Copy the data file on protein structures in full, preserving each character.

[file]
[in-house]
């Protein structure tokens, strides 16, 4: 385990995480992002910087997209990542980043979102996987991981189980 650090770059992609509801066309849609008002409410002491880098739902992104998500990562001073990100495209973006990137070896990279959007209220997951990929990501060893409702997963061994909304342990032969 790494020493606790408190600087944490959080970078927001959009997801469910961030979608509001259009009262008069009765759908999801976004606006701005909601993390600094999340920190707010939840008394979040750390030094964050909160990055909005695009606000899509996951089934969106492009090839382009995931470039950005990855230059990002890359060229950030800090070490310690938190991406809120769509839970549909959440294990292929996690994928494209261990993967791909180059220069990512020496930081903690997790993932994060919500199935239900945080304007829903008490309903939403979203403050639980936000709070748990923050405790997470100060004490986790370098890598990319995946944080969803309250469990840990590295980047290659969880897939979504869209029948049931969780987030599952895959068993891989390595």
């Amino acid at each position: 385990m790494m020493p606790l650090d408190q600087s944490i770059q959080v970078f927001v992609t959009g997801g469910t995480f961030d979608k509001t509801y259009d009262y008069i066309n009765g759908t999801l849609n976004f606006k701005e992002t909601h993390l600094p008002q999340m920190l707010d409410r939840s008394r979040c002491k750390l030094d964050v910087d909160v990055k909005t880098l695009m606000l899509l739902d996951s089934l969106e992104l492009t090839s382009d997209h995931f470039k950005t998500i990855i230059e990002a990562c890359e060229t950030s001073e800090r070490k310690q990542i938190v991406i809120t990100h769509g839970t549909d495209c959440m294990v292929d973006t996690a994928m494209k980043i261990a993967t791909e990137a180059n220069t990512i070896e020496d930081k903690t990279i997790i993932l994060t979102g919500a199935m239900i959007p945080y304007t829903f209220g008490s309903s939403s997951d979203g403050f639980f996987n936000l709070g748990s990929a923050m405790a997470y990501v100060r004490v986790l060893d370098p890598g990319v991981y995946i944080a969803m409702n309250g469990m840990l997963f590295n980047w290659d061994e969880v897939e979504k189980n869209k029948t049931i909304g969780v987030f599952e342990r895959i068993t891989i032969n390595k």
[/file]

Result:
[in-house]
């Protein structure tokens, strides 16, 4: 385990995480992002910087997209990542980043979102996987991981189980 650090770059992609509801066309849609008002409410002491880098739902992104998500990562001073990100495209973006990137070896990279959007209220997951990929990501060893409702997963061994909304342990032969 790494020493606790408190600087944490959080970078927001959009997801469910961030979608509001259009009262008069009765759908999801976004606006701005909601993390600094999340920190707010939840008394979040750390030094964050909160990055909005695009606000899509996951089934969106492009090839382009995931470039950005990855230059990002890359060229950030800090070490310690938190991406809120769509839970549909959440294990292929996690994928494209261990993967791909180059220069990512020496930081903690997790993932994060919500199935239900945080304007829903008490309903939403979203403050639980936000709070748990923050405790997470100060004490986790370098890598990319995946944080969803309250469990840990590295980047290659969880897939979504869209029948049931969780987030599952895959068993891989390595």
């Amino acid at each position: 385990m790494m020493p606790l650090d408190q600087s944490i770059q959080v970078f927001v992609t959009g997801g469910t995480f961030d979608k509001t509801y259009d009262y008069i066309n009765g759908t999801l849609n976004f606006k701005e992002t909601h993390l600094p008002q999340m920190l707010d409410r939840s008394r979040c002491k750390l030094d964050v910087d909160v990055k909005t880098l695009m606000l899509l739902d996951s089934l969106e992104l492009t090839s382009d997209h995931f470039k950005t998500i990855i230059e990002a990562c890359e060229t950030s001073e800090r070490k310690q990542i938190v991406i809120t990100h769509g839970t549909d495209c959440m294990v292929d973006t996690a994928m494209k980043i261990a993967t791909e990137a180059n220069t990512i070896e020496d930081k903690t990279i997790i993932l994060t979102g919500a199935m239900i959007p945080y304007t829903f209220g008490s309903s939403s997951d979203g403050f639980f996987n936000l709070g748990s990929a923050m405790a997470y990501v100060r004490v986790l060893d370098p890598g990319v991981y995946i944080a969803m409702n309250g469990m840990l997963f590295n980047w290659d061994e969880v897939e979504k189980n869209k029948t049931i909304g969780v987030f599952e342990r895959i068993t891989i032969n390595k």